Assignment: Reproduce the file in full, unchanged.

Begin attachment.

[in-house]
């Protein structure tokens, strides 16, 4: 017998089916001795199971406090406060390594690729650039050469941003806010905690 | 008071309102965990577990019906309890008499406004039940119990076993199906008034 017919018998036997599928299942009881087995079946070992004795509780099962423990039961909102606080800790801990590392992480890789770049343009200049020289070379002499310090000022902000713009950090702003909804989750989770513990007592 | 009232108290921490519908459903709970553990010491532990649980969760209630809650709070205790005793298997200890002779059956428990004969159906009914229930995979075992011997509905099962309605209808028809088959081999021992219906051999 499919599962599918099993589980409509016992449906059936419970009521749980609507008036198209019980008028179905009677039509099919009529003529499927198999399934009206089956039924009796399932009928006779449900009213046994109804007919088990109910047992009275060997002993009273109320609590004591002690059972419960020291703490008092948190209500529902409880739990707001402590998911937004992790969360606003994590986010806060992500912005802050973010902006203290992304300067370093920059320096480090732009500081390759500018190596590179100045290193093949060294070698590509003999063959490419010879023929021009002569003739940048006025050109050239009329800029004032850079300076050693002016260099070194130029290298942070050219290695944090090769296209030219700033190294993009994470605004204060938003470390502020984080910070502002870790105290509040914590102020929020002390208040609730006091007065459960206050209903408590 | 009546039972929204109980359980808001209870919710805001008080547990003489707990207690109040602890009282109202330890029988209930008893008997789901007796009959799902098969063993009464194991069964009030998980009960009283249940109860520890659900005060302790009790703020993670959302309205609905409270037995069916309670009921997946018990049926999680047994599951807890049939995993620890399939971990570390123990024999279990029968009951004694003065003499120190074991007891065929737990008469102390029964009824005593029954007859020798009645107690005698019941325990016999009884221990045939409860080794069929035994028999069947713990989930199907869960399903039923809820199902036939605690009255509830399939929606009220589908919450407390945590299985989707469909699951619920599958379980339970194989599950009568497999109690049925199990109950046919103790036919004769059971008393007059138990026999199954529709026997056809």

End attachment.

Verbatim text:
[in-house]
């Protein structure tokens, strides 16, 4: 017998089916001795199971406090406060390594690729650039050469941003806010905690 | 008071309102965990577990019906309890008499406004039940119990076993199906008034 017919018998036997599928299942009881087995079946070992004795509780099962423990039961909102606080800790801990590392992480890789770049343009200049020289070379002499310090000022902000713009950090702003909804989750989770513990007592 | 009232108290921490519908459903709970553990010491532990649980969760209630809650709070205790005793298997200890002779059956428990004969159906009914229930995979075992011997509905099962309605209808028809088959081999021992219906051999 499919599962599918099993589980409509016992449906059936419970009521749980609507008036198209019980008028179905009677039509099919009529003529499927198999399934009206089956039924009796399932009928006779449900009213046994109804007919088990109910047992009275060997002993009273109320609590004591002690059972419960020291703490008092948190209500529902409880739990707001402590998911937004992790969360606003994590986010806060992500912005802050973010902006203290992304300067370093920059320096480090732009500081390759500018190596590179100045290193093949060294070698590509003999063959490419010879023929021009002569003739940048006025050109050239009329800029004032850079300076050693002016260099070194130029290298942070050219290695944090090769296209030219700033190294993009994470605004204060938003470390502020984080910070502002870790105290509040914590102020929020002390208040609730006091007065459960206050209903408590 | 009546039972929204109980359980808001209870919710805001008080547990003489707990207690109040602890009282109202330890029988209930008893008997789901007796009959799902098969063993009464194991069964009030998980009960009283249940109860520890659900005060302790009790703020993670959302309205609905409270037995069916309670009921997946018990049926999680047994599951807890049939995993620890399939971990570390123990024999279990029968009951004694003065003499120190074991007891065929737990008469102390029964009824005593029954007859020798009645107690005698019941325990016999009884221990045939409860080794069929035994028999069947713990989930199907869960399903039923809820199902036939605690009255509830399939929606009220589908919450407390945590299985989707469909699951619920599958379980339970194989599950009568497999109690049925199990109950046919103790036919004769059971008393007059138990026999199954529709026997056809």